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J Nutr. 1992 May;122(5):1070-6.

Barley diets with different fat sources have hypocholesterolemic effects in chicks.

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  • 1Montana Agricultural Experiment Station, Montana State University, Bozeman 59717.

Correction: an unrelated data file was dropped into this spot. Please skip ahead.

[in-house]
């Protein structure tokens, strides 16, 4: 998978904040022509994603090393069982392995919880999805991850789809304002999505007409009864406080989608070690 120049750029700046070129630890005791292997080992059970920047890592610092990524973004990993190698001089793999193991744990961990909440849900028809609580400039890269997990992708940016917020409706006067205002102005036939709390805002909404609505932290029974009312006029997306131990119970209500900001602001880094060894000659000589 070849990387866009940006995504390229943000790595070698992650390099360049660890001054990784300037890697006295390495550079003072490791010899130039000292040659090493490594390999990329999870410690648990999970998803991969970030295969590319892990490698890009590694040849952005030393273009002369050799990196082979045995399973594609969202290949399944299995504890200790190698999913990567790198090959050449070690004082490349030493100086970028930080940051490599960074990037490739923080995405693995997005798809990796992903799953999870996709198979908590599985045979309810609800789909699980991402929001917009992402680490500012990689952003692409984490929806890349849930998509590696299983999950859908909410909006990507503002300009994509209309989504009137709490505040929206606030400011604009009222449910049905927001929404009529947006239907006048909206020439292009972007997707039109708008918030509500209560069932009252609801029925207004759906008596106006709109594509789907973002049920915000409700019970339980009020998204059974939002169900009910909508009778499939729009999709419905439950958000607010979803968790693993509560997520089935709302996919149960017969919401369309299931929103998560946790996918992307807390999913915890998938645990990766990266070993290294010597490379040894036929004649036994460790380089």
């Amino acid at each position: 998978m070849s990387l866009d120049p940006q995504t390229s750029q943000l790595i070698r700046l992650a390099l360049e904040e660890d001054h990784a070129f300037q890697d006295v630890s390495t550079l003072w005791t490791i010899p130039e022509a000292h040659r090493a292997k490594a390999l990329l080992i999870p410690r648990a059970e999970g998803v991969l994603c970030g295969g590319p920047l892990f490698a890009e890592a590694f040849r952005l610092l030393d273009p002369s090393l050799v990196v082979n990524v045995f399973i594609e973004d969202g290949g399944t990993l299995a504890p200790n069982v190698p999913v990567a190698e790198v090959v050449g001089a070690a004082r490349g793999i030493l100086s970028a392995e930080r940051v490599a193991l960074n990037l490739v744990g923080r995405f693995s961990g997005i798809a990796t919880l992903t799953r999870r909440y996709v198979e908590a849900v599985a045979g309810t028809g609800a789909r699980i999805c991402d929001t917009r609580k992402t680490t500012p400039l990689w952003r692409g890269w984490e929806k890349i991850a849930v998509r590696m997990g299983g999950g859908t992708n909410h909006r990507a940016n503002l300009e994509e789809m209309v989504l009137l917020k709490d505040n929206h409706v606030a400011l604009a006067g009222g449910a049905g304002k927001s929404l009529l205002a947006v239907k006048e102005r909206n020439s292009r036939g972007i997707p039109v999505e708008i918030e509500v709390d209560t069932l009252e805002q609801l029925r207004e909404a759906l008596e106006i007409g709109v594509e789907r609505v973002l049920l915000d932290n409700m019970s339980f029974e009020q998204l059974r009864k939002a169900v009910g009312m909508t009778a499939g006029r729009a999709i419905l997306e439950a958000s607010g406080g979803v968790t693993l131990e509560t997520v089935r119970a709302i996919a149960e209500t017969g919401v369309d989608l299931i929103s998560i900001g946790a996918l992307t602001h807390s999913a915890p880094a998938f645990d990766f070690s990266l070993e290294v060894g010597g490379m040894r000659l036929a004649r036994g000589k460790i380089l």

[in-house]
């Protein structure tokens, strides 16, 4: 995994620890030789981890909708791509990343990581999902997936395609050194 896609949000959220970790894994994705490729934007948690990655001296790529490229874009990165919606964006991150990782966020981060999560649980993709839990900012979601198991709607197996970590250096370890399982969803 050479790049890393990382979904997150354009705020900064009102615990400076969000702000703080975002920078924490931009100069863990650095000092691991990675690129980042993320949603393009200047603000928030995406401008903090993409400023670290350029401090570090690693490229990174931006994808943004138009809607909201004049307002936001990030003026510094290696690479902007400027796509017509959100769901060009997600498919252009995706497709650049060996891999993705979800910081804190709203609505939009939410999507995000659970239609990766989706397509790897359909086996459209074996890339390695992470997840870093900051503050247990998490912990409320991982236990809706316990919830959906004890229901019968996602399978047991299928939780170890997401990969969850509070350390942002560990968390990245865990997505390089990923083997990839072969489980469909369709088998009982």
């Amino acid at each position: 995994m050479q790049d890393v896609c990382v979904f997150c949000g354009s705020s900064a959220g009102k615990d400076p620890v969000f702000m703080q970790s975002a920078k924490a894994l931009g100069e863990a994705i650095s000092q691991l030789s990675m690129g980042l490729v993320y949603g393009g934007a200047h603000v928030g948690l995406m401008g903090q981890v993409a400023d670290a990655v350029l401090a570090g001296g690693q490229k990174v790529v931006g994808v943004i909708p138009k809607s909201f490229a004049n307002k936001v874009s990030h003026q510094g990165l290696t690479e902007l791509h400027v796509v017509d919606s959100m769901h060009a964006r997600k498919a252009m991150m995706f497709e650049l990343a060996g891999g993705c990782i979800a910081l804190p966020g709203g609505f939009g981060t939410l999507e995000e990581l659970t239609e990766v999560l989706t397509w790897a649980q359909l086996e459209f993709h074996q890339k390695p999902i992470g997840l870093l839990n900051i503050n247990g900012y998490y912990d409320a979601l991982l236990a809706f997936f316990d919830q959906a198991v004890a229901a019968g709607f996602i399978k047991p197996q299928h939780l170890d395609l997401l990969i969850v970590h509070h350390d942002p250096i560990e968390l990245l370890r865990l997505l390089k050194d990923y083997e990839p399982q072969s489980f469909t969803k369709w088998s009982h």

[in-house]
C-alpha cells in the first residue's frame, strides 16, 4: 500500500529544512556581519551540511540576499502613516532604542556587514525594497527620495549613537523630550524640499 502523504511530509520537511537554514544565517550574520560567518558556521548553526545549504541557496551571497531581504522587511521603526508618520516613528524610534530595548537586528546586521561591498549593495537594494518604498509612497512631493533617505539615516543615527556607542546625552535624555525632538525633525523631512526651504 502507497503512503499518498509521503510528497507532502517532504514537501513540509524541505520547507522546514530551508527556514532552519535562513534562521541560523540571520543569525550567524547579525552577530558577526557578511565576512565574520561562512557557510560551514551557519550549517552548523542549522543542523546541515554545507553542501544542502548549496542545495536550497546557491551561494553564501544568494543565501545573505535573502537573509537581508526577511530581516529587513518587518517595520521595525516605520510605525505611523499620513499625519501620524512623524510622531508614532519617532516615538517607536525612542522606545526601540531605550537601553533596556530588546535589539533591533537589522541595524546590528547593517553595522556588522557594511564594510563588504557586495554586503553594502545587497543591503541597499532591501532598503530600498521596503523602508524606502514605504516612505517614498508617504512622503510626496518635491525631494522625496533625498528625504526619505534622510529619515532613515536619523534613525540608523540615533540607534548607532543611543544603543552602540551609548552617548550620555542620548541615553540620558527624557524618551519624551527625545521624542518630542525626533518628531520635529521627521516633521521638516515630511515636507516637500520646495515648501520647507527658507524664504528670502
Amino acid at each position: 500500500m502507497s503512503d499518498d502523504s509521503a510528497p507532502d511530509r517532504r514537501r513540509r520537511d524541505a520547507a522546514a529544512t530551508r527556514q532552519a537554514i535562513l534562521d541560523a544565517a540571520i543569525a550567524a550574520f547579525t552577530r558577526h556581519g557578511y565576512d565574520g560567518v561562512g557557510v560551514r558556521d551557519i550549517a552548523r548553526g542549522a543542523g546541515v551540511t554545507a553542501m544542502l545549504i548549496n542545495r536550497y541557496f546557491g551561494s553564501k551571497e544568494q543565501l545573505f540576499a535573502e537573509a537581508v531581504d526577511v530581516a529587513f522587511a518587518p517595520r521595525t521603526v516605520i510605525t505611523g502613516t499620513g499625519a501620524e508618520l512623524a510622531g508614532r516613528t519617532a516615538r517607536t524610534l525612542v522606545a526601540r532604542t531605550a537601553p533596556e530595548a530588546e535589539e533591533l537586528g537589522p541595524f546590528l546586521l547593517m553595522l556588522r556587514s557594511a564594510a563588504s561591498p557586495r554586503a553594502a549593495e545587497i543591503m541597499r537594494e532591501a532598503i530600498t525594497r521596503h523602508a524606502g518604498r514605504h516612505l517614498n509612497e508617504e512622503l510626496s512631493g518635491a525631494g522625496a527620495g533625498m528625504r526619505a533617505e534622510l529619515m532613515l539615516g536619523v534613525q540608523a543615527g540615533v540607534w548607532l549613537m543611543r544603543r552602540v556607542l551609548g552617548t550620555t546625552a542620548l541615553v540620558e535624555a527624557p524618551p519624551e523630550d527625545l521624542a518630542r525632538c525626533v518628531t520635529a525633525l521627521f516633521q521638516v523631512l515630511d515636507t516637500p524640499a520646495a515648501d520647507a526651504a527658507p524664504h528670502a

Saturated fat is known to elevate serum cholesterol, whereas soluble dietary fiber has a hypocholesterolemic effect. The objective of this study was to compare the effects of barley and wheat diets supplemented with five fat sources on lipid metabolism in chicks. In two separate experiments, broiler chicks were fed isonitrogenous diets containing 23% protein, 11.4% dietary fiber and 10% dietary fat for 17 d. Diets contained 60% either hull-less barley or red spring wheat, with either palm oil, dehydrated egg yolk, butter, tallow or corn oil. Growth, feed efficiency, plasma lipids, liver cholesterol, and fecal fat and dry matter were measured. All chicks fed wheat grew faster and had greater food efficiency than those fed barley. All barley-fed chicks had lower (P less than 0.0001) total plasma cholesterol concentration (3.1 to 4.0 mmol/L) than those fed wheat (6.0 to 11.3 mmol/L). Chicks fed palm oil with wheat had the highest total cholesterol, 11.3 mmol/L. Liver cholesterol concentration was higher (P less than 0.0001) for all wheat-fed chicks (22.8-86.4 mmol/g) compared with those fed barley (6.7 to 12.2 mmol/g). Fecal crude fat was higher (P less than 0.05) for chicks fed barley, and excreta dry matter was lower for barley-fed chicks. Results indicate that the high soluble fiber content of this barley exerts a hypocholesterolemic effect in chicks regardless of dietary fat source, possibly mediated through lowered fat absorption.

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